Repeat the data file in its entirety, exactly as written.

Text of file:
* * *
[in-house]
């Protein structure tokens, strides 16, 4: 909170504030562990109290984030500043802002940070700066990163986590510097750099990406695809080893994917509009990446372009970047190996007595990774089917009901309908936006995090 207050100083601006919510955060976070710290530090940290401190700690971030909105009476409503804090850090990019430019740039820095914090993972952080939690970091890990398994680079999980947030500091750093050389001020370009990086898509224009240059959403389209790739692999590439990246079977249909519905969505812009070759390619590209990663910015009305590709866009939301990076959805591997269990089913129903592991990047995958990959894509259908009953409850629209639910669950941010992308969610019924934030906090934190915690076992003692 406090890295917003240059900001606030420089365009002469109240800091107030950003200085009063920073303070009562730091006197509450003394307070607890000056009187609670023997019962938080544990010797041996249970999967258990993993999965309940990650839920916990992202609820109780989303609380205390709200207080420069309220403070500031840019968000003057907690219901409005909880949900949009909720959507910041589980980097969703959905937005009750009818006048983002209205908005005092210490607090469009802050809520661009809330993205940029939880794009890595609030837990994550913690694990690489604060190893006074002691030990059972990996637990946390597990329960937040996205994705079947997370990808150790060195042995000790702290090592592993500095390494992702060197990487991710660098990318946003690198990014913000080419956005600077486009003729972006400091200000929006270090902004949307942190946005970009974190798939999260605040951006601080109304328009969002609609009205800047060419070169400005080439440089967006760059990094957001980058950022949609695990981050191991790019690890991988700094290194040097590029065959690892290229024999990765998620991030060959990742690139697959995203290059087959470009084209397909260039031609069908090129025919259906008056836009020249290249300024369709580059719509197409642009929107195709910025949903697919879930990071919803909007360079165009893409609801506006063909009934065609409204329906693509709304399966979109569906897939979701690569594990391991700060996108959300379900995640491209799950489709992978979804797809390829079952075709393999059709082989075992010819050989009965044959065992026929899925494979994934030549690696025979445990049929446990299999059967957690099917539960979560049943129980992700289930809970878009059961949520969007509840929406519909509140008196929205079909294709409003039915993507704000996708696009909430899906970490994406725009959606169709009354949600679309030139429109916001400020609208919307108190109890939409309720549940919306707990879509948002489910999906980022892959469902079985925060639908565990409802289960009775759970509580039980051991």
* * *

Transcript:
[in-house]
């Protein structure tokens, strides 16, 4: 909170504030562990109290984030500043802002940070700066990163986590510097750099990406695809080893994917509009990446372009970047190996007595990774089917009901309908936006995090 207050100083601006919510955060976070710290530090940290401190700690971030909105009476409503804090850090990019430019740039820095914090993972952080939690970091890990398994680079999980947030500091750093050389001020370009990086898509224009240059959403389209790739692999590439990246079977249909519905969505812009070759390619590209990663910015009305590709866009939301990076959805591997269990089913129903592991990047995958990959894509259908009953409850629209639910669950941010992308969610019924934030906090934190915690076992003692 406090890295917003240059900001606030420089365009002469109240800091107030950003200085009063920073303070009562730091006197509450003394307070607890000056009187609670023997019962938080544990010797041996249970999967258990993993999965309940990650839920916990992202609820109780989303609380205390709200207080420069309220403070500031840019968000003057907690219901409005909880949900949009909720959507910041589980980097969703959905937005009750009818006048983002209205908005005092210490607090469009802050809520661009809330993205940029939880794009890595609030837990994550913690694990690489604060190893006074002691030990059972990996637990946390597990329960937040996205994705079947997370990808150790060195042995000790702290090592592993500095390494992702060197990487991710660098990318946003690198990014913000080419956005600077486009003729972006400091200000929006270090902004949307942190946005970009974190798939999260605040951006601080109304328009969002609609009205800047060419070169400005080439440089967006760059990094957001980058950022949609695990981050191991790019690890991988700094290194040097590029065959690892290229024999990765998620991030060959990742690139697959995203290059087959470009084209397909260039031609069908090129025919259906008056836009020249290249300024369709580059719509197409642009929107195709910025949903697919879930990071919803909007360079165009893409609801506006063909009934065609409204329906693509709304399966979109569906897939979701690569594990391991700060996108959300379900995640491209799950489709992978979804797809390829079952075709393999059709082989075992010819050989009965044959065992026929899925494979994934030549690696025979445990049929446990299999059967957690099917539960979560049943129980992700289930809970878009059961949520969007509840929406519909509140008196929205079909294709409003039915993507704000996708696009909430899906970490994406725009959606169709009354949600679309030139429109916001400020609208919307108190109890939409309720549940919306707990879509948002489910999906980022892959469902079985925060639908565990409802289960009775759970509580039980051991």